The federal Education Department administers the Pell Grant program, overseeing decisions on eligibility for individual grants and distributing student awards to colleges and universities. Several factors, such as family income and assets, number of children in the family going to college and family size affect the amount of individual student grants.
When you are determined eligible to receive a Pell Grant to attend an undergraduate institution, your grant amount is for the year. This amount is divided in half, with the first half awarded to you at the beginning of the term you first start school and the second half awarded in the following term. Your college applies your Pell Grant funds to your school costs for the current term, then pays you anything left over. You may be directly paid the entire grant amount for the term or the college may combine these methods.
The Pell Grant is federal financial aid awarded to students who are able to prove financial need to attend an eligible financial institution. You apply for a Pell Grant by filling out the Free Application for Federal Student Aid, which compiles your parents’ financial information and yours, if you are independent. The Education Department uses this financial information to determine first, if you are eligible, and second, how much you are eligible to receive. You receive a Student Aid Report that includes your Pell Grant Eligibility information for the upcoming academic year. This grant money is considered as a foundation upon which additional financial aid can be awarded.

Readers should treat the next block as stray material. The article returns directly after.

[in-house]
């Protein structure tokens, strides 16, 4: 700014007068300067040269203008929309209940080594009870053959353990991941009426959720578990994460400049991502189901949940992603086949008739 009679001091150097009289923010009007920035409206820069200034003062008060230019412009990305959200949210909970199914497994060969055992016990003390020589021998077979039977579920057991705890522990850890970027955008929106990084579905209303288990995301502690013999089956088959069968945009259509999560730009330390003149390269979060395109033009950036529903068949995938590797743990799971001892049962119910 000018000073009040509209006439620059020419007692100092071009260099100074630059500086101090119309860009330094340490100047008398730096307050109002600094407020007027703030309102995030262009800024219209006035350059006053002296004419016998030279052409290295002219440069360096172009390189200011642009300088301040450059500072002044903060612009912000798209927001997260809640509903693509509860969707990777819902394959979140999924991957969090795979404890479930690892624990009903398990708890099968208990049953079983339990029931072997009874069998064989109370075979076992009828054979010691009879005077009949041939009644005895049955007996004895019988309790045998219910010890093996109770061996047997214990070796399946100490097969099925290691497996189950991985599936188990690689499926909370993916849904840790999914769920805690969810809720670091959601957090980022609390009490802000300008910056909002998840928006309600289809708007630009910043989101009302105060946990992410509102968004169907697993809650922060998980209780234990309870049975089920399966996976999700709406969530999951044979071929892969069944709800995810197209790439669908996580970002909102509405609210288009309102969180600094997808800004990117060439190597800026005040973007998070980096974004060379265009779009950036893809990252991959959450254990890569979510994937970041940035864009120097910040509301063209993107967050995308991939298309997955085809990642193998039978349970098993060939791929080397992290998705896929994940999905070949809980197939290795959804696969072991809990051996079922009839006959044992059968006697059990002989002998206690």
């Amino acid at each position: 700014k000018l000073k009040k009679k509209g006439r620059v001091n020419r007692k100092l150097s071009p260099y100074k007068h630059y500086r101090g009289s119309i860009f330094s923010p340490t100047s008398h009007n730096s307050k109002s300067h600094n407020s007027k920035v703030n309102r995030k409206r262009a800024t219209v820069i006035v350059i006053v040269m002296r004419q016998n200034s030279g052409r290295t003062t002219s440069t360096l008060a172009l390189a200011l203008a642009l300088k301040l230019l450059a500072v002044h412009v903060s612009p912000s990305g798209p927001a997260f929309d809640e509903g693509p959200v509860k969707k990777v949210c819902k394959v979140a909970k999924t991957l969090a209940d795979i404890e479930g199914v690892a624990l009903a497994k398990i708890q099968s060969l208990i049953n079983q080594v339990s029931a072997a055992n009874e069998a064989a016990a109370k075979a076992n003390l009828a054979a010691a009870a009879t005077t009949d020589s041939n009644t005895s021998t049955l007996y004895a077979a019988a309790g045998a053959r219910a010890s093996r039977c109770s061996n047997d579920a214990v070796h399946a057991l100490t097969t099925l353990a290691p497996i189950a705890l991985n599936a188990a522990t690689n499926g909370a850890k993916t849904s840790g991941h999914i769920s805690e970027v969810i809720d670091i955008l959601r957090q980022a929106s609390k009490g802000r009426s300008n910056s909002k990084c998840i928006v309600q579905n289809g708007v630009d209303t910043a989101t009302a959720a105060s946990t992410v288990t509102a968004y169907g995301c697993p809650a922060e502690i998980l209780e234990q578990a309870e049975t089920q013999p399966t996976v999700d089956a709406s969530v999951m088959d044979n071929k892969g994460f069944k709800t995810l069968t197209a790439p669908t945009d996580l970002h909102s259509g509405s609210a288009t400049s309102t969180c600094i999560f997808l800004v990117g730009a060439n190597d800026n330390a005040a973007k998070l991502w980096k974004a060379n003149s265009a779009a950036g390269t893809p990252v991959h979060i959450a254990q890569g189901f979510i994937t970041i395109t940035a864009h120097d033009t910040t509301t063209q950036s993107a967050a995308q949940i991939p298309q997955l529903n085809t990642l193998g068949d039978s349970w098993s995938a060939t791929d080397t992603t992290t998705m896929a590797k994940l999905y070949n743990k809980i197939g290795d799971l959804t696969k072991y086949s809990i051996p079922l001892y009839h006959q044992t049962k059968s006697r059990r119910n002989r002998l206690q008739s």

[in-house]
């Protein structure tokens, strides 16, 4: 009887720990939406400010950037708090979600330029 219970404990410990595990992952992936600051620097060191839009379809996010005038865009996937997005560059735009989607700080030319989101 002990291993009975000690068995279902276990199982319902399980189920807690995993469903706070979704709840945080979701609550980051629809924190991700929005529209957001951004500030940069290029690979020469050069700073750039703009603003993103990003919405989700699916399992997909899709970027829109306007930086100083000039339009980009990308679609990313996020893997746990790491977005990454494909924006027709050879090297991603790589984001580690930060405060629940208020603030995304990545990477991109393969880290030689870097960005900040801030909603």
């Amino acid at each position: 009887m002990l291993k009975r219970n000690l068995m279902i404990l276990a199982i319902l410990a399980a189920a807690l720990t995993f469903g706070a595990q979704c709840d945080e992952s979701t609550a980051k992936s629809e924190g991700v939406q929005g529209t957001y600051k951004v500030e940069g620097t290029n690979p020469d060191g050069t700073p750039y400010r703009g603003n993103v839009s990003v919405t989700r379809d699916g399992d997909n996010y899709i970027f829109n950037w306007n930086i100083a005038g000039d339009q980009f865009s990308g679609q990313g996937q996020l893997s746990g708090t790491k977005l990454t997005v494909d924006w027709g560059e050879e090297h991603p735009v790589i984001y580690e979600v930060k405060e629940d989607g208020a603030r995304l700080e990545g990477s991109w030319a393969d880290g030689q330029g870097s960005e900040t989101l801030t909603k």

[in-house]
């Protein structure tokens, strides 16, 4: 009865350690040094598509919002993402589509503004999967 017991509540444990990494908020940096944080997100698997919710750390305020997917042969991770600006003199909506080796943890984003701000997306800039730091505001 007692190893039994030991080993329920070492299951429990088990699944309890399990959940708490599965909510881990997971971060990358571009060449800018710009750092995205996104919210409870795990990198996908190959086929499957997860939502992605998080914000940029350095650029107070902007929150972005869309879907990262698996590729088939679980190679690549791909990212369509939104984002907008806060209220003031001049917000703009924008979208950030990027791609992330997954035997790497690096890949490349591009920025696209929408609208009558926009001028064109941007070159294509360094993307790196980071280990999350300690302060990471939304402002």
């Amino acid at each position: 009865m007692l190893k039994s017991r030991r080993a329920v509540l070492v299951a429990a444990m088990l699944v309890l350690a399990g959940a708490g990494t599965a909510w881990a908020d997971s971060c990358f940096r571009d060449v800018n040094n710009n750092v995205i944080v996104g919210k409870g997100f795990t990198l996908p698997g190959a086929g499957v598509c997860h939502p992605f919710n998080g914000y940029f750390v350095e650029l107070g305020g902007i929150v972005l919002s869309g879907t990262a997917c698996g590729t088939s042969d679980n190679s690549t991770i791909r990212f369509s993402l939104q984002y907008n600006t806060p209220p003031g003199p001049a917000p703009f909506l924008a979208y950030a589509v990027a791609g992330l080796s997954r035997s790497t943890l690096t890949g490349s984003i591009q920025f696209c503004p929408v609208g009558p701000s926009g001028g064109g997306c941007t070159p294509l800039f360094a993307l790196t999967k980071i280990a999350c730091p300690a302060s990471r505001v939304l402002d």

The Pell Grant is awarded to you after you have proven financial need. Since this grant is not a loan, you don’t have to repay the funds after graduation. Pell Grants are awarded to undergraduate students who have not yet earned their undergraduate or professional degrees, although students enrolled in a post-baccalaureate teaching-certification program may qualify for funding.
A portion of your Pell Grant is used to pay for your academic costs –– tuition and fees –– at the start of the academic year. It doesn’t matter if you start school in the spring term; as long as you have been determined to be eligible to receive a grant, your college will receive the funds and use them to pay for your tuition and fees, then cut a check for the remainder of that term's award. The remaining portion is awarded in the second half of the academic year and paid in the same way.
For the 2010-2011 academic year, the Pell Grant was modified, allowing you to receive funding for every semester in every part of the calendar year, including full summer sessions.
You need to meet specific qualifications to be eligible for a Pell Grant. These qualifications include U.S. citizenship, qualification as a U.S. national or eligible noncitizen, and possession of a Social Security number. You can’t have a jail term in your past; if you were charged with a drug-related crime, you need to show proof of remedying your past, usually by participating in an approved drug rehabilitation program. You cannot default on Pell Grant awards and, if you received an overpayment of a Pell Grant, you should show proof that you paid this back.
Genevieve Van Wyden began writing in 2007. She has written for “Tu Revista Latina” and owns three blogs. She has worked as a CPS social worker, gaining experience in the mental-health system. Van Wyden earned her Bachelor of Arts in journalism from New Mexico State University in 2006.